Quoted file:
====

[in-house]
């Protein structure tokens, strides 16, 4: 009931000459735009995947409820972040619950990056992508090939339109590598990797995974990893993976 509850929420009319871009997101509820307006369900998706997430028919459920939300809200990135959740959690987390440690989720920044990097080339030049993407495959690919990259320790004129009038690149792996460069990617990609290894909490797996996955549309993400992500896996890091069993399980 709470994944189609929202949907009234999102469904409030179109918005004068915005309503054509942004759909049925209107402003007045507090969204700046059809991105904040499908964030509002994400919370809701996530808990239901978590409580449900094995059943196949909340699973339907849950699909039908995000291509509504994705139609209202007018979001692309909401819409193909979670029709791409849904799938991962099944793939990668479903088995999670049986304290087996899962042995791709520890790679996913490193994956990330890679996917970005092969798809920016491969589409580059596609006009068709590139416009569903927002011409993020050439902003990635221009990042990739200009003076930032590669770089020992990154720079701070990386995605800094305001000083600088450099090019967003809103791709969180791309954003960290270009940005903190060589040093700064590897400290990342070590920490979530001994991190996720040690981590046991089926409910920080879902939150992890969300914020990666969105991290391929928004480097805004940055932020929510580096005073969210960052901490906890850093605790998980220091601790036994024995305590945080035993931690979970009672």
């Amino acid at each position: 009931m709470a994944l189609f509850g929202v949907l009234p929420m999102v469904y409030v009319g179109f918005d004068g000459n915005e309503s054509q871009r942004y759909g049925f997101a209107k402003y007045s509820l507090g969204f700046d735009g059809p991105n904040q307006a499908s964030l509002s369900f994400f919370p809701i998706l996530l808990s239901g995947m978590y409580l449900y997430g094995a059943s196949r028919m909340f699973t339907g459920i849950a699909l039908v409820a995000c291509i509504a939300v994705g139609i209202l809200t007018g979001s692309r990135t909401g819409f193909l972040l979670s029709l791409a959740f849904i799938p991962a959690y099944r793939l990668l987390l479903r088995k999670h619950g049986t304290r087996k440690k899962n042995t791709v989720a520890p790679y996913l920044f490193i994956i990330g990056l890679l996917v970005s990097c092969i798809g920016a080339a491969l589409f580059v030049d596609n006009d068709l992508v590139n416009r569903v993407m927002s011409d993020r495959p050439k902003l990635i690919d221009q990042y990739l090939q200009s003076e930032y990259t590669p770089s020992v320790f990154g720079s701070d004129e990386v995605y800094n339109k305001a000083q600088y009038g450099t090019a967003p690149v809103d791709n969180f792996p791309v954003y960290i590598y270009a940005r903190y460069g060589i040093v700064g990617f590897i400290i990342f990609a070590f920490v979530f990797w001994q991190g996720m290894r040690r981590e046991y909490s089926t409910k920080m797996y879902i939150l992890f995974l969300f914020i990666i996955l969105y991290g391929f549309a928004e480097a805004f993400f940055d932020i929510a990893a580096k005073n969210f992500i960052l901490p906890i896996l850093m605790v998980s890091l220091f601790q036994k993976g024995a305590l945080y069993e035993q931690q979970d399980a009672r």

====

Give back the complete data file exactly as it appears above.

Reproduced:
[in-house]
């Protein structure tokens, strides 16, 4: 009931000459735009995947409820972040619950990056992508090939339109590598990797995974990893993976 509850929420009319871009997101509820307006369900998706997430028919459920939300809200990135959740959690987390440690989720920044990097080339030049993407495959690919990259320790004129009038690149792996460069990617990609290894909490797996996955549309993400992500896996890091069993399980 709470994944189609929202949907009234999102469904409030179109918005004068915005309503054509942004759909049925209107402003007045507090969204700046059809991105904040499908964030509002994400919370809701996530808990239901978590409580449900094995059943196949909340699973339907849950699909039908995000291509509504994705139609209202007018979001692309909401819409193909979670029709791409849904799938991962099944793939990668479903088995999670049986304290087996899962042995791709520890790679996913490193994956990330890679996917970005092969798809920016491969589409580059596609006009068709590139416009569903927002011409993020050439902003990635221009990042990739200009003076930032590669770089020992990154720079701070990386995605800094305001000083600088450099090019967003809103791709969180791309954003960290270009940005903190060589040093700064590897400290990342070590920490979530001994991190996720040690981590046991089926409910920080879902939150992890969300914020990666969105991290391929928004480097805004940055932020929510580096005073969210960052901490906890850093605790998980220091601790036994024995305590945080035993931690979970009672």
């Amino acid at each position: 009931m709470a994944l189609f509850g929202v949907l009234p929420m999102v469904y409030v009319g179109f918005d004068g000459n915005e309503s054509q871009r942004y759909g049925f997101a209107k402003y007045s509820l507090g969204f700046d735009g059809p991105n904040q307006a499908s964030l509002s369900f994400f919370p809701i998706l996530l808990s239901g995947m978590y409580l449900y997430g094995a059943s196949r028919m909340f699973t339907g459920i849950a699909l039908v409820a995000c291509i509504a939300v994705g139609i209202l809200t007018g979001s692309r990135t909401g819409f193909l972040l979670s029709l791409a959740f849904i799938p991962a959690y099944r793939l990668l987390l479903r088995k999670h619950g049986t304290r087996k440690k899962n042995t791709v989720a520890p790679y996913l920044f490193i994956i990330g990056l890679l996917v970005s990097c092969i798809g920016a080339a491969l589409f580059v030049d596609n006009d068709l992508v590139n416009r569903v993407m927002s011409d993020r495959p050439k902003l990635i690919d221009q990042y990739l090939q200009s003076e930032y990259t590669p770089s020992v320790f990154g720079s701070d004129e990386v995605y800094n339109k305001a000083q600088y009038g450099t090019a967003p690149v809103d791709n969180f792996p791309v954003y960290i590598y270009a940005r903190y460069g060589i040093v700064g990617f590897i400290i990342f990609a070590f920490v979530f990797w001994q991190g996720m290894r040690r981590e046991y909490s089926t409910k920080m797996y879902i939150l992890f995974l969300f914020i990666i996955l969105y991290g391929f549309a928004e480097a805004f993400f940055d932020i929510a990893a580096k005073n969210f992500i960052l901490p906890i896996l850093m605790v998980s890091l220091f601790q036994k993976g024995a305590l945080y069993e035993q931690q979970d399980a009672r």